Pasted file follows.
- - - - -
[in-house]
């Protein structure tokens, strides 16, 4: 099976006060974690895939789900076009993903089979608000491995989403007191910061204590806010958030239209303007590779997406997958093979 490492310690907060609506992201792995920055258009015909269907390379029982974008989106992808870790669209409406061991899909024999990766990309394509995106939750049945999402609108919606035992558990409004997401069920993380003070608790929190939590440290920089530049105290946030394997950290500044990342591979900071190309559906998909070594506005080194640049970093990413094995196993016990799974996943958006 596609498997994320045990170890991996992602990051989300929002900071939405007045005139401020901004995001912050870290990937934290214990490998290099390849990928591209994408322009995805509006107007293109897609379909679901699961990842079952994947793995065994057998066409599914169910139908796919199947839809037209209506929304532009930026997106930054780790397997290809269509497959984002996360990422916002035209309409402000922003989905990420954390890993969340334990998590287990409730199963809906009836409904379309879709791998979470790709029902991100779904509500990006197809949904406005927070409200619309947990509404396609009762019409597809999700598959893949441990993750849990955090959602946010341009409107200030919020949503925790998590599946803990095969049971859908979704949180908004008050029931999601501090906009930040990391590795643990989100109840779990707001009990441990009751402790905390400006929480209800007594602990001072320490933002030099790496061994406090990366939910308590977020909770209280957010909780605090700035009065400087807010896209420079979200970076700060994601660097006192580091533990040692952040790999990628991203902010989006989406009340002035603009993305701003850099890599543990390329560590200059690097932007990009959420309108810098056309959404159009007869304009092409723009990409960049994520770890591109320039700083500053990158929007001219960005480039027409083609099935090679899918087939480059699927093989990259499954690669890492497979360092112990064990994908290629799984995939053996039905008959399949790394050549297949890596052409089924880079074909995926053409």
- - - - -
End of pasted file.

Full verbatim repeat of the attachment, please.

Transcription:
[in-house]
């Protein structure tokens, strides 16, 4: 099976006060974690895939789900076009993903089979608000491995989403007191910061204590806010958030239209303007590779997406997958093979 490492310690907060609506992201792995920055258009015909269907390379029982974008989106992808870790669209409406061991899909024999990766990309394509995106939750049945999402609108919606035992558990409004997401069920993380003070608790929190939590440290920089530049105290946030394997950290500044990342591979900071190309559906998909070594506005080194640049970093990413094995196993016990799974996943958006 596609498997994320045990170890991996992602990051989300929002900071939405007045005139401020901004995001912050870290990937934290214990490998290099390849990928591209994408322009995805509006107007293109897609379909679901699961990842079952994947793995065994057998066409599914169910139908796919199947839809037209209506929304532009930026997106930054780790397997290809269509497959984002996360990422916002035209309409402000922003989905990420954390890993969340334990998590287990409730199963809906009836409904379309879709791998979470790709029902991100779904509500990006197809949904406005927070409200619309947990509404396609009762019409597809999700598959893949441990993750849990955090959602946010341009409107200030919020949503925790998590599946803990095969049971859908979704949180908004008050029931999601501090906009930040990391590795643990989100109840779990707001009990441990009751402790905390400006929480209800007594602990001072320490933002030099790496061994406090990366939910308590977020909770209280957010909780605090700035009065400087807010896209420079979200970076700060994601660097006192580091533990040692952040790999990628991203902010989006989406009340002035603009993305701003850099890599543990390329560590200059690097932007990009959420309108810098056309959404159009007869304009092409723009990409960049994520770890591109320039700083500053990158929007001219960005480039027409083609099935090679899918087939480059699927093989990259499954690669890492497979360092112990064990994908290629799984995939053996039905008959399949790394050549297949890596052409089924880079074909995926053409």